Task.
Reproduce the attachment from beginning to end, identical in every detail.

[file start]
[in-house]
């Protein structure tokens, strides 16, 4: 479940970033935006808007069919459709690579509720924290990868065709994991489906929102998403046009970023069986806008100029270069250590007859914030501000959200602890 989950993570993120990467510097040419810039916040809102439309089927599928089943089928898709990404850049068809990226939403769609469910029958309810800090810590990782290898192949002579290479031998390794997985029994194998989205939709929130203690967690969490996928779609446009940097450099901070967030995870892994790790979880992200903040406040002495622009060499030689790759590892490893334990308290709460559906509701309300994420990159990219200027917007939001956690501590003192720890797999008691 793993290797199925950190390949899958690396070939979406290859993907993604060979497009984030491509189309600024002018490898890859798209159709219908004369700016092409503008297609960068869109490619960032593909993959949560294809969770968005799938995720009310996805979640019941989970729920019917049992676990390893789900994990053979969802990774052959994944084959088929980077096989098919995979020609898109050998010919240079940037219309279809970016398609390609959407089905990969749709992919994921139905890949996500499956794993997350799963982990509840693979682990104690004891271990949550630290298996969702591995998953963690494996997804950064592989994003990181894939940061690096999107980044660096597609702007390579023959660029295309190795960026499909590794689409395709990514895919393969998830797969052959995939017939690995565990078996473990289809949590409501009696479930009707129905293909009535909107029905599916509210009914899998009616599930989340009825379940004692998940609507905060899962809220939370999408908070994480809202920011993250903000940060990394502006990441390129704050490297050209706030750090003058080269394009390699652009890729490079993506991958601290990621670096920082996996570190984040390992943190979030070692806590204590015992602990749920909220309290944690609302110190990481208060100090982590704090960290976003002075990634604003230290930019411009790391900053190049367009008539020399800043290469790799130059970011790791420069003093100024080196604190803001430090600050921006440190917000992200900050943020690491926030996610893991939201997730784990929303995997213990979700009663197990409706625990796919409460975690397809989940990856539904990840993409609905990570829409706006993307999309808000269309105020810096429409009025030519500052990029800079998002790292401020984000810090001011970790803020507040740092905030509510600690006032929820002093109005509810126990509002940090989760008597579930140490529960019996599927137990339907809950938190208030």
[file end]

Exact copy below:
[in-house]
């Protein structure tokens, strides 16, 4: 479940970033935006808007069919459709690579509720924290990868065709994991489906929102998403046009970023069986806008100029270069250590007859914030501000959200602890 989950993570993120990467510097040419810039916040809102439309089927599928089943089928898709990404850049068809990226939403769609469910029958309810800090810590990782290898192949002579290479031998390794997985029994194998989205939709929130203690967690969490996928779609446009940097450099901070967030995870892994790790979880992200903040406040002495622009060499030689790759590892490893334990308290709460559906509701309300994420990159990219200027917007939001956690501590003192720890797999008691 793993290797199925950190390949899958690396070939979406290859993907993604060979497009984030491509189309600024002018490898890859798209159709219908004369700016092409503008297609960068869109490619960032593909993959949560294809969770968005799938995720009310996805979640019941989970729920019917049992676990390893789900994990053979969802990774052959994944084959088929980077096989098919995979020609898109050998010919240079940037219309279809970016398609390609959407089905990969749709992919994921139905890949996500499956794993997350799963982990509840693979682990104690004891271990949550630290298996969702591995998953963690494996997804950064592989994003990181894939940061690096999107980044660096597609702007390579023959660029295309190795960026499909590794689409395709990514895919393969998830797969052959995939017939690995565990078996473990289809949590409501009696479930009707129905293909009535909107029905599916509210009914899998009616599930989340009825379940004692998940609507905060899962809220939370999408908070994480809202920011993250903000940060990394502006990441390129704050490297050209706030750090003058080269394009390699652009890729490079993506991958601290990621670096920082996996570190984040390992943190979030070692806590204590015992602990749920909220309290944690609302110190990481208060100090982590704090960290976003002075990634604003230290930019411009790391900053190049367009008539020399800043290469790799130059970011790791420069003093100024080196604190803001430090600050921006440190917000992200900050943020690491926030996610893991939201997730784990929303995997213990979700009663197990409706625990796919409460975690397809989940990856539904990840993409609905990570829409706006993307999309808000269309105020810096429409009025030519500052990029800079998002790292401020984000810090001011970790803020507040740092905030509510600690006032929820002093109005509810126990509002940090989760008597579930140490529960019996599927137990339907809950938190208030």